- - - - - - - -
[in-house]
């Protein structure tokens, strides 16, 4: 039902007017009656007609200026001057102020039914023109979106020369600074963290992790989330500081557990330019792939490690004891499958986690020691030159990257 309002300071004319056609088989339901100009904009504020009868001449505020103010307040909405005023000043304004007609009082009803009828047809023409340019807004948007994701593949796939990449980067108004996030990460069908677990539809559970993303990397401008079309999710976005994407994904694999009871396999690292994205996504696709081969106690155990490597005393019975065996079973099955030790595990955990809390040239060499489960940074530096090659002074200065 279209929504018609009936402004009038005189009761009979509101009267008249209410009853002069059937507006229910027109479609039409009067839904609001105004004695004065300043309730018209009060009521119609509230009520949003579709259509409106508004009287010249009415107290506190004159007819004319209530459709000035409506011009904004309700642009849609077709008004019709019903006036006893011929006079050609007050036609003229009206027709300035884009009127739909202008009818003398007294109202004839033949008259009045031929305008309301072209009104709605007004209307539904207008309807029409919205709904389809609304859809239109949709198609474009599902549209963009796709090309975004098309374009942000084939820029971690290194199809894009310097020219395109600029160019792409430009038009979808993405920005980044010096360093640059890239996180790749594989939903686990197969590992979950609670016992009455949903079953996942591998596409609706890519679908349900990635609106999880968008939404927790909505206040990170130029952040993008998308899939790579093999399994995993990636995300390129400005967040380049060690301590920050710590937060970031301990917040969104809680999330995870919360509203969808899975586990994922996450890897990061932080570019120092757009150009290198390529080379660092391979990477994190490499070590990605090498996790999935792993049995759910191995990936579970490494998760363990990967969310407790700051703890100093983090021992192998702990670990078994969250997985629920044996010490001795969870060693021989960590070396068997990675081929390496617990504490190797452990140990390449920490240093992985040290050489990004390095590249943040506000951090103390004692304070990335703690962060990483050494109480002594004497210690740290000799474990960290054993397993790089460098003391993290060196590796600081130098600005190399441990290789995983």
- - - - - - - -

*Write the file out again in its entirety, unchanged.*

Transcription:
[in-house]
């Protein structure tokens, strides 16, 4: 039902007017009656007609200026001057102020039914023109979106020369600074963290992790989330500081557990330019792939490690004891499958986690020691030159990257 309002300071004319056609088989339901100009904009504020009868001449505020103010307040909405005023000043304004007609009082009803009828047809023409340019807004948007994701593949796939990449980067108004996030990460069908677990539809559970993303990397401008079309999710976005994407994904694999009871396999690292994205996504696709081969106690155990490597005393019975065996079973099955030790595990955990809390040239060499489960940074530096090659002074200065 279209929504018609009936402004009038005189009761009979509101009267008249209410009853002069059937507006229910027109479609039409009067839904609001105004004695004065300043309730018209009060009521119609509230009520949003579709259509409106508004009287010249009415107290506190004159007819004319209530459709000035409506011009904004309700642009849609077709008004019709019903006036006893011929006079050609007050036609003229009206027709300035884009009127739909202008009818003398007294109202004839033949008259009045031929305008309301072209009104709605007004209307539904207008309807029409919205709904389809609304859809239109949709198609474009599902549209963009796709090309975004098309374009942000084939820029971690290194199809894009310097020219395109600029160019792409430009038009979808993405920005980044010096360093640059890239996180790749594989939903686990197969590992979950609670016992009455949903079953996942591998596409609706890519679908349900990635609106999880968008939404927790909505206040990170130029952040993008998308899939790579093999399994995993990636995300390129400005967040380049060690301590920050710590937060970031301990917040969104809680999330995870919360509203969808899975586990994922996450890897990061932080570019120092757009150009290198390529080379660092391979990477994190490499070590990605090498996790999935792993049995759910191995990936579970490494998760363990990967969310407790700051703890100093983090021992192998702990670990078994969250997985629920044996010490001795969870060693021989960590070396068997990675081929390496617990504490190797452990140990390449920490240093992985040290050489990004390095590249943040506000951090103390004692304070990335703690962060990483050494109480002594004497210690740290000799474990960290054993397993790089460098003391993290060196590796600081130098600005190399441990290789995983």